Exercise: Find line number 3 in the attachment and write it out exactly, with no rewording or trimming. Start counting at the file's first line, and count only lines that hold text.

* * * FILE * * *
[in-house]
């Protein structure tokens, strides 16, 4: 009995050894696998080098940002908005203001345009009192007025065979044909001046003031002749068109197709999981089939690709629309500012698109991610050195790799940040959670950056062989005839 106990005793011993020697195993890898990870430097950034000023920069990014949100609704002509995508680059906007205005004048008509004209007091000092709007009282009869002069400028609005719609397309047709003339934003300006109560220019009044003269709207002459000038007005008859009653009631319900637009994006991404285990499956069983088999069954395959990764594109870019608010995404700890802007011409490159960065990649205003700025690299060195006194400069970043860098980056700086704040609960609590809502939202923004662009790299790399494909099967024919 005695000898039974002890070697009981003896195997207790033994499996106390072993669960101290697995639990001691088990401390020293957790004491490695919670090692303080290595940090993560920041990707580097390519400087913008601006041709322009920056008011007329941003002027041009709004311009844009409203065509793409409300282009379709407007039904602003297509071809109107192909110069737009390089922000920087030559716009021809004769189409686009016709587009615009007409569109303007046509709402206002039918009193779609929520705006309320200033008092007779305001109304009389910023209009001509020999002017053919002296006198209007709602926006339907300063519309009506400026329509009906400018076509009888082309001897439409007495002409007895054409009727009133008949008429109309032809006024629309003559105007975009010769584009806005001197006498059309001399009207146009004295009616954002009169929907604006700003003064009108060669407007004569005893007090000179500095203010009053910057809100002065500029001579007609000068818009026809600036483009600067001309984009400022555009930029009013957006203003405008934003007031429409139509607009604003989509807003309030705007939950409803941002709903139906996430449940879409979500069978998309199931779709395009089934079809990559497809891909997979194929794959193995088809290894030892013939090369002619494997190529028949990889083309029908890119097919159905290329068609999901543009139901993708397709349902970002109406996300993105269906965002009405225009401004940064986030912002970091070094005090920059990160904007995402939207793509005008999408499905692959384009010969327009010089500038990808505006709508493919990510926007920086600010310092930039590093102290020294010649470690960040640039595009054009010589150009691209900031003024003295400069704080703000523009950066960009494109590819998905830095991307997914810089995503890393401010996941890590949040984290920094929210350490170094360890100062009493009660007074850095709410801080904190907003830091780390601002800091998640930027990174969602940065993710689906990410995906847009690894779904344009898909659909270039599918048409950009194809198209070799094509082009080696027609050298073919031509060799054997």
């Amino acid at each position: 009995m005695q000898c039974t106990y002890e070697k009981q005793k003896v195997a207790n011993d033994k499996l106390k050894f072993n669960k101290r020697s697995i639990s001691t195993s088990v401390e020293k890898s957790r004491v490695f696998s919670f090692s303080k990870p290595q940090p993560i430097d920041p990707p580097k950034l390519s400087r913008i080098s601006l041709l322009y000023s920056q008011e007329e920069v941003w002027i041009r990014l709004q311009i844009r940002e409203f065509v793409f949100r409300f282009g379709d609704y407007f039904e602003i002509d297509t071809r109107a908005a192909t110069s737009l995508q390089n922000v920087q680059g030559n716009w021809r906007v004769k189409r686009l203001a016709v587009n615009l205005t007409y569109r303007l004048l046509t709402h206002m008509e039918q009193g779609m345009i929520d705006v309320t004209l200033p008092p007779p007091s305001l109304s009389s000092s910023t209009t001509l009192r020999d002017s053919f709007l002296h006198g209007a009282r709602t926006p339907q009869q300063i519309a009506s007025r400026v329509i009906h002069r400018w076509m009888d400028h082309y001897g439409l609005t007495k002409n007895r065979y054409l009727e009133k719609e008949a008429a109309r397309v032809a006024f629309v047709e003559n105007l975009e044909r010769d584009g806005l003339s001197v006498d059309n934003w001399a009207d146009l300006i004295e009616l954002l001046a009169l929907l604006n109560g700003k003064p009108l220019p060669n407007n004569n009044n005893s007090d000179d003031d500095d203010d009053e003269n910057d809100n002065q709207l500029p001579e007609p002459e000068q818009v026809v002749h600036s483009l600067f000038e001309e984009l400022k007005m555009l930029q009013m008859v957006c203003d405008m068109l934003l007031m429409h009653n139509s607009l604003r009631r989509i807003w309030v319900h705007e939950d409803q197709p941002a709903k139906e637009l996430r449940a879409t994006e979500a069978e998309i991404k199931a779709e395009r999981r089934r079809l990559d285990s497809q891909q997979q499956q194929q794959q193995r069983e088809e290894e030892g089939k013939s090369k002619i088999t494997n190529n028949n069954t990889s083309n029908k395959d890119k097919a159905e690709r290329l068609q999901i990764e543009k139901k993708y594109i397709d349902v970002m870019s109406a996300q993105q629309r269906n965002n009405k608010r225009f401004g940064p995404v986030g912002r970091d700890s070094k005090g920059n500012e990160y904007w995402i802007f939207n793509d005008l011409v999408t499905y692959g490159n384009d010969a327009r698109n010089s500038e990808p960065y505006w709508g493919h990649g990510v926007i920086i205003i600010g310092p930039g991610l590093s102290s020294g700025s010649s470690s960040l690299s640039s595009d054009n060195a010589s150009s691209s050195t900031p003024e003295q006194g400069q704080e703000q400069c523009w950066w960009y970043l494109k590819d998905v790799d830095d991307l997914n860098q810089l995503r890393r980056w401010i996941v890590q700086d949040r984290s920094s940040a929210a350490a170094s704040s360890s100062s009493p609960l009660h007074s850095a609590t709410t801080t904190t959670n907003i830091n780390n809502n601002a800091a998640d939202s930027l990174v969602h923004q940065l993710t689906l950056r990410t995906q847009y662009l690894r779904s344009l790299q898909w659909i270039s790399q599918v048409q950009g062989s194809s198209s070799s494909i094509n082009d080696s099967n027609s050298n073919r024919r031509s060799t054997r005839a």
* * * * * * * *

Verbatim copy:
């Amino acid at each position: 009995m005695q000898c039974t106990y002890e070697k009981q005793k003896v195997a207790n011993d033994k499996l106390k050894f072993n669960k101290r020697s697995i639990s001691t195993s088990v401390e020293k890898s957790r004491v490695f696998s919670f090692s303080k990870p290595q940090p993560i430097d920041p990707p580097k950034l390519s400087r913008i080098s601006l041709l322009y000023s920056q008011e007329e920069v941003w002027i041009r990014l709004q311009i844009r940002e409203f065509v793409f949100r409300f282009g379709d609704y407007f039904e602003i002509d297509t071809r109107a908005a192909t110069s737009l995508q390089n922000v920087q680059g030559n716009w021809r906007v004769k189409r686009l203001a016709v587009n615009l205005t007409y569109r303007l004048l046509t709402h206002m008509e039918q009193g779609m345009i929520d705006v309320t004209l200033p008092p007779p007091s305001l109304s009389s000092s910023t209009t001509l009192r020999d002017s053919f709007l002296h006198g209007a009282r709602t926006p339907q009869q300063i519309a009506s007025r400026v329509i009906h002069r400018w076509m009888d400028h082309y001897g439409l609005t007495k002409n007895r065979y054409l009727e009133k719609e008949a008429a109309r397309v032809a006024f629309v047709e003559n105007l975009e044909r010769d584009g806005l003339s001197v006498d059309n934003w001399a009207d146009l300006i004295e009616l954002l001046a009169l929907l604006n109560g700003k003064p009108l220019p060669n407007n004569n009044n005893s007090d000179d003031d500095d203010d009053e003269n910057d809100n002065q709207l500029p001579e007609p002459e000068q818009v026809v002749h600036s483009l600067f000038e001309e984009l400022k007005m555009l930029q009013m008859v957006c203003d405008m068109l934003l007031m429409h009653n139509s607009l604003r009631r989509i807003w309030v319900h705007e939950d409803q197709p941002a709903k139906e637009l996430r449940a879409t994006e979500a069978e998309i991404k199931a779709e395009r999981r089934r079809l990559d285990s497809q891909q997979q499956q194929q794959q193995r069983e088809e290894e030892g089939k013939s090369k002619i088999t494997n190529n028949n069954t990889s083309n029908k395959d890119k097919a159905e690709r290329l068609q999901i990764e543009k139901k993708y594109i397709d349902v970002m870019s109406a996300q993105q629309r269906n965002n009405k608010r225009f401004g940064p995404v986030g912002r970091d700890s070094k005090g920059n500012e990160y904007w995402i802007f939207n793509d005008l011409v999408t499905y692959g490159n384009d010969a327009r698109n010089s500038e990808p960065y505006w709508g493919h990649g990510v926007i920086i205003i600010g310092p930039g991610l590093s102290s020294g700025s010649s470690s960040l690299s640039s595009d054009n060195a010589s150009s691209s050195t900031p003024e003295q006194g400069q704080e703000q400069c523009w950066w960009y970043l494109k590819d998905v790799d830095d991307l997914n860098q810089l995503r890393r980056w401010i996941v890590q700086d949040r984290s920094s940040a929210a350490a170094s704040s360890s100062s009493p609960l009660h007074s850095a609590t709410t801080t904190t959670n907003i830091n780390n809502n601002a800091a998640d939202s930027l990174v969602h923004q940065l993710t689906l950056r990410t995906q847009y662009l690894r779904s344009l790299q898909w659909i270039s790399q599918v048409q950009g062989s194809s198209s070799s494909i094509n082009d080696s099967n027609s050298n073919r024919r031509s060799t054997r005839a």